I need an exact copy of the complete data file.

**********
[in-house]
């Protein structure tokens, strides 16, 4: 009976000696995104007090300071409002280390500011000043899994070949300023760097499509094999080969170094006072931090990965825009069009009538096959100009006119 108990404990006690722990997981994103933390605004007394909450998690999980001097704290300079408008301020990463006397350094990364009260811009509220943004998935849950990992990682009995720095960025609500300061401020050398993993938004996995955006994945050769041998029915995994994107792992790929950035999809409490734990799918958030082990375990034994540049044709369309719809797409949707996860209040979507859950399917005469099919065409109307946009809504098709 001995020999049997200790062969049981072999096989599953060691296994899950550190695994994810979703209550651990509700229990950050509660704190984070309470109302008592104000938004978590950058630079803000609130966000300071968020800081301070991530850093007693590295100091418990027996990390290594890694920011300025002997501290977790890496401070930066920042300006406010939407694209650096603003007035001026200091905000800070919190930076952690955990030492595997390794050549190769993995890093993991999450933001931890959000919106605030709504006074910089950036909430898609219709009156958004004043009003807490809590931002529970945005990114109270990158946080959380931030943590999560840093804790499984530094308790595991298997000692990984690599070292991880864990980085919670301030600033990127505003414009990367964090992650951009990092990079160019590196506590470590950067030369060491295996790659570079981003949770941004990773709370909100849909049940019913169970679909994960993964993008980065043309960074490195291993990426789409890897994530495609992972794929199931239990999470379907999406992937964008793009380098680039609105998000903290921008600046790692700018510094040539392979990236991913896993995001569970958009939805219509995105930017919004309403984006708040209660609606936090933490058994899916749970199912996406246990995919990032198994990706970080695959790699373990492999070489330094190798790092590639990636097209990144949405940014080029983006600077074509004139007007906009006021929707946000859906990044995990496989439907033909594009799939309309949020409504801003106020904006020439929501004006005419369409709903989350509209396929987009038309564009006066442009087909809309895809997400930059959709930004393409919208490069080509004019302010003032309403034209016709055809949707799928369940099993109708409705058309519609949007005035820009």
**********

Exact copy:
[in-house]
């Protein structure tokens, strides 16, 4: 009976000696995104007090300071409002280390500011000043899994070949300023760097499509094999080969170094006072931090990965825009069009009538096959100009006119 108990404990006690722990997981994103933390605004007394909450998690999980001097704290300079408008301020990463006397350094990364009260811009509220943004998935849950990992990682009995720095960025609500300061401020050398993993938004996995955006994945050769041998029915995994994107792992790929950035999809409490734990799918958030082990375990034994540049044709369309719809797409949707996860209040979507859950399917005469099919065409109307946009809504098709 001995020999049997200790062969049981072999096989599953060691296994899950550190695994994810979703209550651990509700229990950050509660704190984070309470109302008592104000938004978590950058630079803000609130966000300071968020800081301070991530850093007693590295100091418990027996990390290594890694920011300025002997501290977790890496401070930066920042300006406010939407694209650096603003007035001026200091905000800070919190930076952690955990030492595997390794050549190769993995890093993991999450933001931890959000919106605030709504006074910089950036909430898609219709009156958004004043009003807490809590931002529970945005990114109270990158946080959380931030943590999560840093804790499984530094308790595991298997000692990984690599070292991880864990980085919670301030600033990127505003414009990367964090992650951009990092990079160019590196506590470590950067030369060491295996790659570079981003949770941004990773709370909100849909049940019913169970679909994960993964993008980065043309960074490195291993990426789409890897994530495609992972794929199931239990999470379907999406992937964008793009380098680039609105998000903290921008600046790692700018510094040539392979990236991913896993995001569970958009939805219509995105930017919004309403984006708040209660609606936090933490058994899916749970199912996406246990995919990032198994990706970080695959790699373990492999070489330094190798790092590639990636097209990144949405940014080029983006600077074509004139007007906009006021929707946000859906990044995990496989439907033909594009799939309309949020409504801003106020904006020439929501004006005419369409709903989350509209396929987009038309564009006066442009087909809309895809997400930059959709930004393409919208490069080509004019302010003032309403034209016709055809949707799928369940099993109708409705058309519609949007005035820009």